As two characters in COMING 2 AMERICA discuss their love for movies, they both bemoan sequels that no one asked for, especially ones that are done too late. This meta moment might be the most knowing one in the entire movie as most of the rest of this sequel to 1988’s Eddie Murphy comedy COMING TO AMERICA seems adrift with an unfocused script, tracing paper-thin characterizations, and cringe-worthy jokes that seem wholly dated in 2021. 33 years was a long time to wait for such a follow-up, debuting on Amazon Prime today, and few of its tropes have aged well.
It’s especially disappointing considering that many of the talent involved here did the superb DOLEMITE IS MY NAME just two years ago. That film, based on the true story of Rudy Ray Moore’s venture into Blaxploitation films of the 1970s, was a comeback film for Murphy and costar Wesley Snipes, showcased a flair for farce from the heretofore serious-minded direction of Craig Brewer, and contained exceptional period costumes from the sublime Ruth E. Carter. But all those talents struggle to get their bearings in this new, excessively garish comedy.
The original COMING TO AMERICA was rated R and contained considerable raunch. That was to be expected in the 1980s as comedies were becoming bluer and bluer and Murphy was far from a squeaky clean standup or actor. Still, there was a wholesomeness to a lot of the film, telling the story of an earnest and naïve African prince from Zamunda trying to make it on his own in a foreign nation. Murphy surprised everyone being pitch-perfect playing such sweetness.
Here, there is too little earnestness, too much raunch, and not nearly enough Murphy as Prince Akeem. Throughout most of the film, he seems to be a supporting character, struggling for screen time amidst too many players squeezed into the mix and the main story concerning the attempt of his bastard son Lavelle Junson (Jermaine Fowler) to earn his birthright. The fact that most of the comedy is handed to Fowler as Lavelle struggles to pass the tests necessary for him to claim his birthright is a terrible choice when one of the greatest comedians of all time is the headliner.
Fowler tries, but he’s, well, no Eddie Murphy. He’s not even Arsenio Hall, whose main supporting character Semmi from the first film also gets precious little screen time this go-round. Lisa (Shari Headley), Akeem’s esteemed love interest from the first film, has a few moments in the sequel, but she too is given short shrift by the overstuffed script. Instead, Lavelle’s broadly-caricatured family members (Leslie Jones and Tracy Morgan) get a lion’s share of attention, as do the two bland ingenues played by Nomzamo Mbatha and Kiki Layne.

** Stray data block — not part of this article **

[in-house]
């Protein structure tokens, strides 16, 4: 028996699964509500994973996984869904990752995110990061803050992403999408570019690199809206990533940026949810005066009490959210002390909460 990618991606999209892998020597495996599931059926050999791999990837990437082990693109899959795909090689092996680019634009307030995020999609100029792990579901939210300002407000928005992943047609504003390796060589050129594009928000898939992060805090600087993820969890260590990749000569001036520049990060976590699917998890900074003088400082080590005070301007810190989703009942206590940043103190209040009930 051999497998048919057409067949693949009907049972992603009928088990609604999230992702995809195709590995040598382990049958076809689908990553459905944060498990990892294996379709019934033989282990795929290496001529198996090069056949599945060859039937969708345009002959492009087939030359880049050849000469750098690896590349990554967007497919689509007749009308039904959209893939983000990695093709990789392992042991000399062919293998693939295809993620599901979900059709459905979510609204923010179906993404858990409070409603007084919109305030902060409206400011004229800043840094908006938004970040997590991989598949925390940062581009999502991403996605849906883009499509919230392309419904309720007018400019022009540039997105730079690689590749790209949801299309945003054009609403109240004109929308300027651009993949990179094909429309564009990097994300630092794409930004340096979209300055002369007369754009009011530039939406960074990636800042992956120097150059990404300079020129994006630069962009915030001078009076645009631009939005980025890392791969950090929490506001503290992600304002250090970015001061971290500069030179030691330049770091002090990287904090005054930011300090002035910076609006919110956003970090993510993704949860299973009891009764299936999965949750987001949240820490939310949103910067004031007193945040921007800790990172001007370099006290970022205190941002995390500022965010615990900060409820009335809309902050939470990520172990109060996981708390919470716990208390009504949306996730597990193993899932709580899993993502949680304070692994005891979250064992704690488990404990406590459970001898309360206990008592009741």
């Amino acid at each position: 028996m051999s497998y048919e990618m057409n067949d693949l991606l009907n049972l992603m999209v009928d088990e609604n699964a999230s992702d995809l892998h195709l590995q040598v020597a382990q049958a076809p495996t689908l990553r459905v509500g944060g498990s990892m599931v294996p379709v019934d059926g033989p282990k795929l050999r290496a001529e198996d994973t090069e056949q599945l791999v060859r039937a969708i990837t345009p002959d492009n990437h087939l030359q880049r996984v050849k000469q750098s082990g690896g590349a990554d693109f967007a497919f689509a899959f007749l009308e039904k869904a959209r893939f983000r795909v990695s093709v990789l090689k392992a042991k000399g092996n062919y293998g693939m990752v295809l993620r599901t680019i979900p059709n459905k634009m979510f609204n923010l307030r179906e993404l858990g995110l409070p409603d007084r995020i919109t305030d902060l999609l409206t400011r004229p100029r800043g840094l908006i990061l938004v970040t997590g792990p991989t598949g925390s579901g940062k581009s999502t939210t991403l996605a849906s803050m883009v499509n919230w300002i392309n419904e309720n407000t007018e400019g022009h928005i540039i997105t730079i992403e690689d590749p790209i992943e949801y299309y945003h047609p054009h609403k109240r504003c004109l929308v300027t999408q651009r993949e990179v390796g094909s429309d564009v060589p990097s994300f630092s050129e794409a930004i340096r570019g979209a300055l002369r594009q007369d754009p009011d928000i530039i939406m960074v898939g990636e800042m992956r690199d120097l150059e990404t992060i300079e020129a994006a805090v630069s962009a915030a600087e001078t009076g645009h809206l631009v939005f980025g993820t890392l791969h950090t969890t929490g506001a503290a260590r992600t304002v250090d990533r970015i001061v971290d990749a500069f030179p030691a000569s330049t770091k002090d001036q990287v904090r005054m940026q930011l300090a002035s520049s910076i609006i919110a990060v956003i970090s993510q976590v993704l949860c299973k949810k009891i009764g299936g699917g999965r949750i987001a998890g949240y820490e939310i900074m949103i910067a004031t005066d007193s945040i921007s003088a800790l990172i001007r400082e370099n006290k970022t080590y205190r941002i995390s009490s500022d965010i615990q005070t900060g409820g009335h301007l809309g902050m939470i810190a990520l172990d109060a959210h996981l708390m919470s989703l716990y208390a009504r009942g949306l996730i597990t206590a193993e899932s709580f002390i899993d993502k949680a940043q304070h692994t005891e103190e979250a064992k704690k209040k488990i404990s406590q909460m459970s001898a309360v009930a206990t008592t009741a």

Layne plays Akeem’s accomplished daughter Meeka, and Mbatha is the royal palace’s hairdresser Mirembe, but neither part is written particularly well, and the script could’ve easily combined them into one character. The narrative attempts to give Meeka a female empowerment storyline as she fights to overcome the sexist kingdom demanding that Akeem’s heir be male, but it doesn’t really land. It’s hard to get across such an idea when most of the film would rather focus on sexual innuendos and cleavage-popping costumes.
Additionally, the film botches the impact of Snipes’ rival leader out to vanquish Akeem. Snipes has the talent to render both villains (DEMOLITION MAN) and comic foils (DOLEMITE IS MY NAME), but his performance here is neither scary nor funny, just hammy. His character wears out his welcome almost immediately and the story forgets about him for most of the middle altogether. Hard to be the antagonist when you barely show up.
The film wastes a lot of time reminding us of all the schtick from the first film, whether it’s meaningful to the story here or not. There are moments of sublime silliness seeing Murphy and Hall play their old barbershop farts again, but most of such scenes feel gratuitous. In the original movie, these streetwise veterans provided a contrast to the naivete of Akeem’s fish out of water. Here, they’re mostly just a distracting sideshow taking away from more crucial scenes.
There need to be real stakes and characters that earn our investment this go-round, but instead, most of the comedy feels arbitrary, like it’s all brainstorming, rather than story building. Morgan Freeman and James Earl Jones are trotted out for brief appearances and forced to do dirty material way beneath them. And cameos from En Vogue and Gladys Knight feel like little more than a reach back for nostalgia.
And for all the supposed harkening back to the first film, it’s shocking how little Murphy and Headley are given to do together here. It doesn’t help that their scenes come preoccupied with the unsavory plot points about Akeem siring a son out of wedlock. And wasn’t Akeem looking for pure love in the first film? How does a one-night stand help the memory of that?
Murphy can still do a double-take better than most any actor working today, but one wishes he had done a double-take on this script. In the original COMING TO AMERICA, he proved himself to be equally adept at playing heartfelt and hilarious. In DOLEMITE IS MY NAME, he proved that he could find true pathos within a clownish character. In COMING 2 AMERICA, he’s backslid into a project that feels wholly unnecessary. Here’s hoping his next one restores his purpose and majesty.